The foot and leg is a common location to develop arthritis, the most common form of which is osteoarthritis.
Osteoarthritis is a degenerative process affecting the cartilage of joints, and is most commonly observed in the hip, knee and great toe of the lower extremity. Although all joints can be prone to this disease, those are the most common locations below the level of the pelvis. Whilst direct injury and trauma can provoke more rapid degeneration, so too can circumstances where joint alignment is unsatisfactory and abnormal stress is places across the joint.
This can be observed easily in people who have ‘bowed legs’ or ‘knock knees’. Both of these situations cause abnormal pressure and load to cross through the medial (inside) and lateral (outside) compartments (respectively) of the knee joint. Therefore, to the trained eye, it is often easy to predict the likelihood and location of osteoarthritis in people who have these types of obvious biomechanical dysfunction.
More subtle mechanical issues with the function of the foot and leg may take longer to manifest as joint damage, or require greater stresses (eg think marathon running), before they become symptomatic.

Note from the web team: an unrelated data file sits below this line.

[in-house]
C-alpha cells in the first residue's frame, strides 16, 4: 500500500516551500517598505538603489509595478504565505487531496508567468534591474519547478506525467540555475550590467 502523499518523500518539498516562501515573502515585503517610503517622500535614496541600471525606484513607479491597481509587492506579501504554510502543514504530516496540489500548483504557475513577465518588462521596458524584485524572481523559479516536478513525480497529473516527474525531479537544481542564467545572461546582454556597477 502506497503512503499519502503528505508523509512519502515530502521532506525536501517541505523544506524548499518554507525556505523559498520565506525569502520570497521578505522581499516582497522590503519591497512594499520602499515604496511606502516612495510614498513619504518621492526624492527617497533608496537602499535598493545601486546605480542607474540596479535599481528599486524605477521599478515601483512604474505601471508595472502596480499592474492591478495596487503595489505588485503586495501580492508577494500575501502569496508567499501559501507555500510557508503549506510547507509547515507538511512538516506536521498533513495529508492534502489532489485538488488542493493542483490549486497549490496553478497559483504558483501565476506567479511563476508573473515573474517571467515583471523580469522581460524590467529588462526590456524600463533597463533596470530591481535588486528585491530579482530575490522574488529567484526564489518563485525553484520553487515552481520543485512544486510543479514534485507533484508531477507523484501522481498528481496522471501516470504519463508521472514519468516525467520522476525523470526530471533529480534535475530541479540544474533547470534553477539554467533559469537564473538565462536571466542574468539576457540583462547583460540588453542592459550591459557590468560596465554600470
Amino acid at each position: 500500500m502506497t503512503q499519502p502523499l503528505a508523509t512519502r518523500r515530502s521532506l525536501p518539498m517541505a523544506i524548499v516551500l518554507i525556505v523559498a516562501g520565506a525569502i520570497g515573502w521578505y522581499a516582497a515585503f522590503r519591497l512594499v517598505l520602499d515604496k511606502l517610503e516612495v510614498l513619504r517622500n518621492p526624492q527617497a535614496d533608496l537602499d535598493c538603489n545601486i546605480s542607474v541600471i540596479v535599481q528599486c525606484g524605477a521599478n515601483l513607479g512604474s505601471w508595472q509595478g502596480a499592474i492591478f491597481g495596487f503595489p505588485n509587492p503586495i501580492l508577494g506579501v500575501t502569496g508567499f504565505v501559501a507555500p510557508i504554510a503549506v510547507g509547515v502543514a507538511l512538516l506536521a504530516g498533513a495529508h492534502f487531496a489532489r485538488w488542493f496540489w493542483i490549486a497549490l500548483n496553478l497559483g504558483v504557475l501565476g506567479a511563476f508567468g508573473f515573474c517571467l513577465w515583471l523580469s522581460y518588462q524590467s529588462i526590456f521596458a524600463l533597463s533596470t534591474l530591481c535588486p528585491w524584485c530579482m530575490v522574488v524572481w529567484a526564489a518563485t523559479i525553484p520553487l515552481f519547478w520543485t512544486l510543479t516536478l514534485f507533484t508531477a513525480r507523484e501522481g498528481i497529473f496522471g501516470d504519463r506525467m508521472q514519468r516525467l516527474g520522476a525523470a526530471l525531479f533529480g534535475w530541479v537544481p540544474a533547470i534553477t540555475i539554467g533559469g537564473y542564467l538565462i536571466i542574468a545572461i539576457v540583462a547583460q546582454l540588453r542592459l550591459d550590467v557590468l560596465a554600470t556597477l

Sitting behind all of this is also the genetic history of the patient – especially if either parent had a significant history of primary generalised osteoarthritis affecting multiple joints.
Where possible, our aim is to ‘hold back the tide’ and try and preserve the remaining articular cartilage as best as possible. This often involves foot orthoses, bracing, shoe wedging of any similar method which can physically alter the forces passing through the joint. Secondary to this if often paying attention to the surrounding muscle function, and considering the role of drugs like anti-inflammatories, analgesics (eg paracetamol), and complementary therapies such as glucosamine/chondroitin. The importance of weight-loss and low impact exercise is also crucial to gaining the upper hand.
In most instances, these conservative, non-invasive approaches will improve comfort and mobility significantly. However, in more advanced joint disease, sometimes the improvements are not substantial – and surgical treatment may be indicated.
Wherever possible, joint replacement is often the preferred option for joints affected by osteoarthritis. This works well in large joints like the hip and knee, however may be less reliable or not possible within the foot. In those situations, joint fusion or joint resection may be the only alternatives.